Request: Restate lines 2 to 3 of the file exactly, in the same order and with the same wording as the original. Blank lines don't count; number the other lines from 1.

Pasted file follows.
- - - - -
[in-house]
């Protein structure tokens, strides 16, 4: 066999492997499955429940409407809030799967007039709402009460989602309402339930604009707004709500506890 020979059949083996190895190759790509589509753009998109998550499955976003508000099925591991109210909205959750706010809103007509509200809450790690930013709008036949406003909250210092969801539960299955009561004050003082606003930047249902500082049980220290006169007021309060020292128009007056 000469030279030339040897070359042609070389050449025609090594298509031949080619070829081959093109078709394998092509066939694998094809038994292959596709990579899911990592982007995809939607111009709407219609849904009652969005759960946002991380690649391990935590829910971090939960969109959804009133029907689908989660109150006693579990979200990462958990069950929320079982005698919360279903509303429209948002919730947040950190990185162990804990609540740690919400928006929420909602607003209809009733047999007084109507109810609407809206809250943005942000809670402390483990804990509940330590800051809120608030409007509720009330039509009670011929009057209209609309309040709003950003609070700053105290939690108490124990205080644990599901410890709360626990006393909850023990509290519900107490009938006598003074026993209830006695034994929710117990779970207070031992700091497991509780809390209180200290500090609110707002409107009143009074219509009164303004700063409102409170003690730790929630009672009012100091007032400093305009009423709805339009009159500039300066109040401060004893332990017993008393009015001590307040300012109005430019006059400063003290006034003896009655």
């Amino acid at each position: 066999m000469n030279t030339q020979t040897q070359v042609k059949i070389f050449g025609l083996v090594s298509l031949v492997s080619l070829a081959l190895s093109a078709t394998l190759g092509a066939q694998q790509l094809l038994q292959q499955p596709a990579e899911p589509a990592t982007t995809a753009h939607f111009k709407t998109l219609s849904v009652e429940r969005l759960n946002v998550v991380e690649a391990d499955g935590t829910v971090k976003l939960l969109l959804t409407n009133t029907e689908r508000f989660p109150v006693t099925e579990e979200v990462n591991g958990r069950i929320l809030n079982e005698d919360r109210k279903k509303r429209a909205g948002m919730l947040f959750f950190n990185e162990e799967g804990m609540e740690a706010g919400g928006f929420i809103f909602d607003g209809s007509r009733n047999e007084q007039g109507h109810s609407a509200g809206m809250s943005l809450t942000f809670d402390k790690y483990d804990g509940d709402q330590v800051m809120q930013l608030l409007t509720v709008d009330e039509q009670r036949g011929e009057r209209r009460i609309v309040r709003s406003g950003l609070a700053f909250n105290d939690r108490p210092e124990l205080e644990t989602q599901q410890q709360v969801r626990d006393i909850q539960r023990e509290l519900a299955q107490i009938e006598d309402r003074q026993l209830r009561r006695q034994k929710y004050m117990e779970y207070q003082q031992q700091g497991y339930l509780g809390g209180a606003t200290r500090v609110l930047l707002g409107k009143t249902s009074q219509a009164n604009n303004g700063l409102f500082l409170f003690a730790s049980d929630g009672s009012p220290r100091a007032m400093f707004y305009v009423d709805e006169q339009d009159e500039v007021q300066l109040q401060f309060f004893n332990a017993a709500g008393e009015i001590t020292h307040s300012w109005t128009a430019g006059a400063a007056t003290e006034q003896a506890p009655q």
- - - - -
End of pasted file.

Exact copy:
């Protein structure tokens, strides 16, 4: 066999492997499955429940409407809030799967007039709402009460989602309402339930604009707004709500506890 020979059949083996190895190759790509589509753009998109998550499955976003508000099925591991109210909205959750706010809103007509509200809450790690930013709008036949406003909250210092969801539960299955009561004050003082606003930047249902500082049980220290006169007021309060020292128009007056 000469030279030339040897070359042609070389050449025609090594298509031949080619070829081959093109078709394998092509066939694998094809038994292959596709990579899911990592982007995809939607111009709407219609849904009652969005759960946002991380690649391990935590829910971090939960969109959804009133029907689908989660109150006693579990979200990462958990069950929320079982005698919360279903509303429209948002919730947040950190990185162990804990609540740690919400928006929420909602607003209809009733047999007084109507109810609407809206809250943005942000809670402390483990804990509940330590800051809120608030409007509720009330039509009670011929009057209209609309309040709003950003609070700053105290939690108490124990205080644990599901410890709360626990006393909850023990509290519900107490009938006598003074026993209830006695034994929710117990779970207070031992700091497991509780809390209180200290500090609110707002409107009143009074219509009164303004700063409102409170003690730790929630009672009012100091007032400093305009009423709805339009009159500039300066109040401060004893332990017993008393009015001590307040300012109005430019006059400063003290006034003896009655």
């Amino acid at each position: 066999m000469n030279t030339q020979t040897q070359v042609k059949i070389f050449g025609l083996v090594s298509l031949v492997s080619l070829a081959l190895s093109a078709t394998l190759g092509a066939q694998q790509l094809l038994q292959q499955p596709a990579e899911p589509a990592t982007t995809a753009h939607f111009k709407t998109l219609s849904v009652e429940r969005l759960n946002v998550v991380e690649a391990d499955g935590t829910v971090k976003l939960l969109l959804t409407n009133t029907e689908r508000f989660p109150v006693t099925e579990e979200v990462n591991g958990r069950i929320l809030n079982e005698d919360r109210k279903k509303r429209a909205g948002m919730l947040f959750f950190n990185e162990e799967g804990m609540e740690a706010g919400g928006f929420i809103f909602d607003g209809s007509r009733n047999e007084q007039g109507h109810s609407a509200g809206m809250s943005l809450t942000f809670d402390k790690y483990d804990g509940d709402q330590v800051m809120q930013l608030l409007t509720v709008d009330e039509q009670r036949g011929e009057r209209r009460i609309v309040r709003s406003g950003l609070a700053f909250n105290d939690r108490p210092e124990l205080e644990t989602q599901q410890q709360v969801r626990d006393i909850q539960r023990e509290l519900a299955q107490i009938e006598d309402r003074q026993l209830r009561r006695q034994k929710y004050m117990e779970y207070q003082q031992q700091g497991y339930l509780g809390g209180a606003t200290r500090v609110l930047l707002g409107k009143t249902s009074q219509a009164n604009n303004g700063l409102f500082l409170f003690a730790s049980d929630g009672s009012p220290r100091a007032m400093f707004y305009v009423d709805e006169q339009d009159e500039v007021q300066l109040q401060f309060f004893n332990a017993a709500g008393e009015i001590t020292h307040s300012w109005t128009a430019g006059a400063a007056t003290e006034q003896a506890p009655q």